It takes a lot of courage to take a beloved children's classic and rework it for new release while maintaining the integrity of the original author's "voice."
More than courage, it takes someone with an insatiable passion for words and language; someone like Denise G. Jones, who took on the daunting project of fine tuning of "Thunder Cave."
The book originally began as a series of little pamphlets in the 1920s, written by Draper resident Jeremiah Stokes. He enlisted the help of national magazine cartoonist Jack Sears for illustrations. The two had become acquainted while living in the southern United States together just after the turn of the century.
In 1932 they compiled the pamphlets into a 21-chapter book, then revised it in 1945 to 18 chapters.
"It was great as a series of individually published stories, but as a book it lacked continuity," said Jones of the original "Thunder Cave."
It also lacked any verbal description of Sears' delightful illustrations; a necessary bridge to more firmly connect word and picture.
Jones worked tirelessly to clarify plot elements; bridge gaps in the story line and "introduce" Stokes' characters rather than having them "just show up" in the text.
"I got so stuck in his (Stokes") writing style, that for a year after I couldn't get out of his 'voice,'" said Jones.
To prepare for the task, Jones studied other books by Stokes including, "Modern Miracles," "The Soul's Desire," and the lengthy obituaries of both Stokes and Sears. Her introduction at the front of the book clearly details her reverence for the men and their work.
The revised edition of "Thunder Cave" has met with great reviews in spite of some nuances from the period that offer a slightly altered political picture from today's enlightened minds. More than three generations of fans are snatching up the book, which has been out of print for more than 50 years.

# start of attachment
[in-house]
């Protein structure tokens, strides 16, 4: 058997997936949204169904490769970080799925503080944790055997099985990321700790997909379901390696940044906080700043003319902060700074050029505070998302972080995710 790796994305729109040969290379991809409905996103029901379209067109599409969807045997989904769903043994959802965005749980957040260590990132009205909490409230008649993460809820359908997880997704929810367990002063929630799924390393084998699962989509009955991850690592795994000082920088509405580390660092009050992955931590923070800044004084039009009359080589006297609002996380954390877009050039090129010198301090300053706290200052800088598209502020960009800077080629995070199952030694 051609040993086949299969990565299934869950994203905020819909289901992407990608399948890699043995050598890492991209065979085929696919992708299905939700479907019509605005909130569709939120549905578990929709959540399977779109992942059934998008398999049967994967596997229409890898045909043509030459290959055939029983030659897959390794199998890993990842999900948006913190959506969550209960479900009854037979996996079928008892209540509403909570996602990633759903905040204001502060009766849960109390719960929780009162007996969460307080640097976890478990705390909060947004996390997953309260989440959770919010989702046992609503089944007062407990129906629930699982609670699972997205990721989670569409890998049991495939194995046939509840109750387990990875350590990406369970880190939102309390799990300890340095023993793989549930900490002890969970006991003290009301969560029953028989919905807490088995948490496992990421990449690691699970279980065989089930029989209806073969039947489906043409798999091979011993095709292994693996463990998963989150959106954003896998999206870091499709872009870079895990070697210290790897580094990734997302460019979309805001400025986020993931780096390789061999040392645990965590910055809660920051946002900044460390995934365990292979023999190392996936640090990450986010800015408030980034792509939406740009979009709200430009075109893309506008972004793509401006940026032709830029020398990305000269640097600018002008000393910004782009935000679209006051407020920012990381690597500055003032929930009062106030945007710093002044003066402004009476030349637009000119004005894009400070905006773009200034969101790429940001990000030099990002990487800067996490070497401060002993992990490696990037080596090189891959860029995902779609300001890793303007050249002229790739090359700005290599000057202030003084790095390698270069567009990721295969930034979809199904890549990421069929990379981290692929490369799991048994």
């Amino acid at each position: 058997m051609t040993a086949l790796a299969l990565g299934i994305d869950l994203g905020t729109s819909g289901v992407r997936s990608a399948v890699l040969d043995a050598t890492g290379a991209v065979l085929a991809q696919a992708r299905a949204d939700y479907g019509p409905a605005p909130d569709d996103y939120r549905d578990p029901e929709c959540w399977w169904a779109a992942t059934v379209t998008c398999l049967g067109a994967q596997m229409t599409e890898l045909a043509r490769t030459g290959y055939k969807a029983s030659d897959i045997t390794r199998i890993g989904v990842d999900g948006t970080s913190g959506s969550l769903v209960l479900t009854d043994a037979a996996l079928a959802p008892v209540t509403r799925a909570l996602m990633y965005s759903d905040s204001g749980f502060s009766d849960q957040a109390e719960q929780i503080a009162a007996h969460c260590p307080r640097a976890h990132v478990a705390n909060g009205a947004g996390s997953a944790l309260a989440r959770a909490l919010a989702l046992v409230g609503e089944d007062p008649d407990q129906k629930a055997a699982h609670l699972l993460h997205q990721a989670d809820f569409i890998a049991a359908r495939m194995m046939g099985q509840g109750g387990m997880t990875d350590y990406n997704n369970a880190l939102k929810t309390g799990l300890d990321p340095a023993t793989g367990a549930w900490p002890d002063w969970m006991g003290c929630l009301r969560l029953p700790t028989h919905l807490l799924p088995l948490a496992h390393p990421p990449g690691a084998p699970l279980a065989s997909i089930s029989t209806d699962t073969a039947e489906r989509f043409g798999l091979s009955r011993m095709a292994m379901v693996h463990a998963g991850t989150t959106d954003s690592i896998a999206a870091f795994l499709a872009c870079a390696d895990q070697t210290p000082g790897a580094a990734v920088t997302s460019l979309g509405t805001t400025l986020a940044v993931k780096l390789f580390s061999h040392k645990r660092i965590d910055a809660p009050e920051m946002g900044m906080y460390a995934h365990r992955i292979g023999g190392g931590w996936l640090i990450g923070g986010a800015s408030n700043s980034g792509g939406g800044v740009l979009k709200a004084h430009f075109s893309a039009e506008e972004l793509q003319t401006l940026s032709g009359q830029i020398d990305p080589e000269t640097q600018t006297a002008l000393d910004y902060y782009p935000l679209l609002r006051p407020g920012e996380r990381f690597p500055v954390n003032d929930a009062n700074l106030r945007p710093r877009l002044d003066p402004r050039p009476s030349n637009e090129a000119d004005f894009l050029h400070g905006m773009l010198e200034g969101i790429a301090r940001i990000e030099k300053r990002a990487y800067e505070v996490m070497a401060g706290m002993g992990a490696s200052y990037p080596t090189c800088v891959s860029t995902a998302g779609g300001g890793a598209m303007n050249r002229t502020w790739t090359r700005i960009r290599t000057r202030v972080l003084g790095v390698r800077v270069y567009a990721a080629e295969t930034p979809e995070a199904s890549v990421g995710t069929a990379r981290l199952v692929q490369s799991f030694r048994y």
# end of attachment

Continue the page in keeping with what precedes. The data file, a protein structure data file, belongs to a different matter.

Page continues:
"It's the people whose mothers read it to them as children and they wanted their mother's copy, that first bought the revised edition," said Jones in an interview from her home in Centerville. "It has such a good feeling from their childhoods, that they want it back.
"For me, it was my first introduction to the Black culture as a child. I liked them (Jasper and Zebbie). It set me up to accept and appreciate different cultures."
The tale is a series of adventures involving two little boys, Jasper and Zebbie, whose mother and father are missing. The boys remain at home waiting for their parents until the food runs out. Then they decide to go out looking for their parent and begin their great adventure.
In African-American dialects similar to those of Mark Twain's "Huckleberry Finn," Jasper and Zebbie's culture comes to life. These are stories that must be read aloud to be truly appreciated. The feel of the words in the mouth as well as to the ear, is an all-encompassing delight.
The boys meet the good Giant Wigwah, and together they encounter a variety of people and creatures including the beloved Santa Claus.
The book is perfect for summer afternoon readings under a tree, bedtime, or winter nights by a fire. Each character has its own voice and culture--real or fantasy--"shades in the rainbow of humanity" as Jones calls them.
Though some political thought may be "behind the times" Jones felt it crucial not to "sterilize" the dialogue. The result is a book rich in the very real differences of individuals and cultures. It makes the book "sing" on many levels.
"One prays, one tries and thenÖhopes," Jones says of the delicate work of recreation. "I'm glad I got to do what I did with it."
It's rare to find a children's book that opens doors of imagination while at the same time offering opportunity for important dialogue between parent and child, reader and listener. "The New Millennium Edition of Jeremiah Stokes' Thunder Cave" is just such a book. "Thunder Cave" is available at http://www.kitkooh.com/tc.html.